My understanding is that apostasy is not an issue of struggling with sin or doubt. Rather it is a conscious decision that one makes to walk away from Christ and no longer accept him as Lord. It is a return to the way of life you had before coming to Christ. This is not something you do accidently. Nor is it something that you do unawares. It is a conscious decision made by the apostate.
So I can have assurance of my salvation. I can know it intellectually because I am seeking to follow Christ. And I can know it because of the internal witness of the Holy Spirit.
In my understanding of the Scripture, apostasy is possible. It is something that a person with a relationship with Christ can do. But it does not result in a loss of salvation since salvation is only given to those who endure to the end. Nor is apostasy something that one could do accidently. It is a conscious decision to turn from the truth of Christ and back to ones old way of life.
The views expressed here are solely mine and do not necessarily reflect those of any other person, group, or organization. While I believe they reflect the teachings of the Bible, I am a fallible human and subject to misunderstanding. Please feel free to leave any comments or questions about this post in the comments section below. I am always interested in your feedback.
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6 thoughts on “Apostasy: Is It Possible to Fall Away from the Faith?”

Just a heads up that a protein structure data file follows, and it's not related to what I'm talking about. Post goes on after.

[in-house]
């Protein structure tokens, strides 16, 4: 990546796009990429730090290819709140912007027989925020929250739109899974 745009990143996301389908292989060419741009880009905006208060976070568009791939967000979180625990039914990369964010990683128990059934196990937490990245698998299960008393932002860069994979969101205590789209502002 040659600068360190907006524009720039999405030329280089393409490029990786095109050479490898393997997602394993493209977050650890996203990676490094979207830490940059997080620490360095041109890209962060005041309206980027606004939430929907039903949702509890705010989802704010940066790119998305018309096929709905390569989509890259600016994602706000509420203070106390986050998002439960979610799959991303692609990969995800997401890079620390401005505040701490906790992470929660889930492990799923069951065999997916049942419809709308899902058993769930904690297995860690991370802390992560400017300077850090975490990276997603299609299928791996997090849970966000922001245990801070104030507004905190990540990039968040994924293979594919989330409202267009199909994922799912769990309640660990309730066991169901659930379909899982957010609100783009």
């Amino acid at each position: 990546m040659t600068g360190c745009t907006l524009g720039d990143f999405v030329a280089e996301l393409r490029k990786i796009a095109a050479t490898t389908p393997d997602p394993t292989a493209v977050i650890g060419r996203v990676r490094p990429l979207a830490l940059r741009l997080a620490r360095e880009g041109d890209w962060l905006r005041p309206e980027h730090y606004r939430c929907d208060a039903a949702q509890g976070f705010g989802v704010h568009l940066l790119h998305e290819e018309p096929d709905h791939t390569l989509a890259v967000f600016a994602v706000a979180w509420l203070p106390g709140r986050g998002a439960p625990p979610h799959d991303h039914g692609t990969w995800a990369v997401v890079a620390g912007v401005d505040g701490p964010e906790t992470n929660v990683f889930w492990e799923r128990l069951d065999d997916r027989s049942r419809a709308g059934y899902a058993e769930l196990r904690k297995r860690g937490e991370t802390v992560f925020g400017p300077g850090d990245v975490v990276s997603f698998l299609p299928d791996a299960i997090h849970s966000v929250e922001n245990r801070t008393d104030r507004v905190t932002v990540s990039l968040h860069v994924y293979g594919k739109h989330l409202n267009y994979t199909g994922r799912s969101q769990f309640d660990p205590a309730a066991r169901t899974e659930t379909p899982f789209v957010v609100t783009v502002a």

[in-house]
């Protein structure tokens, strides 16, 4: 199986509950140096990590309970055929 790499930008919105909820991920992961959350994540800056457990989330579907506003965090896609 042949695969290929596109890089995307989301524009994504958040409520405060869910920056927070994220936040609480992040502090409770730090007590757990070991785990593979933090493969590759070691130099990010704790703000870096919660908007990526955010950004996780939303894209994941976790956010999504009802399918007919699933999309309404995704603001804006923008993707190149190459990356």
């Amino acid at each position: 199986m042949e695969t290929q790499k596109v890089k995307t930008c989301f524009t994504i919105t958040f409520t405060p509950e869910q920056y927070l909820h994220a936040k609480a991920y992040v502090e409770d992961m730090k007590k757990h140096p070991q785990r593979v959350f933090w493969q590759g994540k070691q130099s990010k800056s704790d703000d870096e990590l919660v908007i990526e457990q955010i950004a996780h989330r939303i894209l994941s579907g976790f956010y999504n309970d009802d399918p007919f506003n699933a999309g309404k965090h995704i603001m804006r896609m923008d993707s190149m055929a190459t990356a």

I knew about Christ and was saved from a young age. When I was a teenager, I wanted to be sinful and I knew that wouldn’t stand in God’s eyes. I told him I would be a christian no longer, so that I could sin. I’m heartbroken by this and have repented. I want so badly to have a great relationship and assurance of my salvation. Do you believe that I thrown away my only chance at salvation? Can I be forgiven?
I believe that your desire to come to Christ is the work of the Holy Spirit. And if it was not possible for you to return, you would have no desire to do so. I am not saying that it will be easy. But if you truly repent and give your life to Christ, I do not believe he will turn you away.
I have a question, it seems that when we look at salvation as a journey, rather than an event, then our spiritual state when we die is what determines whether we are saved or not right? If that’s the case, then what is the assurance that as I started this journey, that Christ’s coming won’t meet me at a “bad time”?
We all sin, even as believers. The issue is not one of failing short since we all do that. It is in turning away from Christ, rejecting his Lordship and following another. It is a conscious and deliberate act on the part of the apostate. In essence, it is rejecting faith and saying that one no longer wants a relationship with Christ.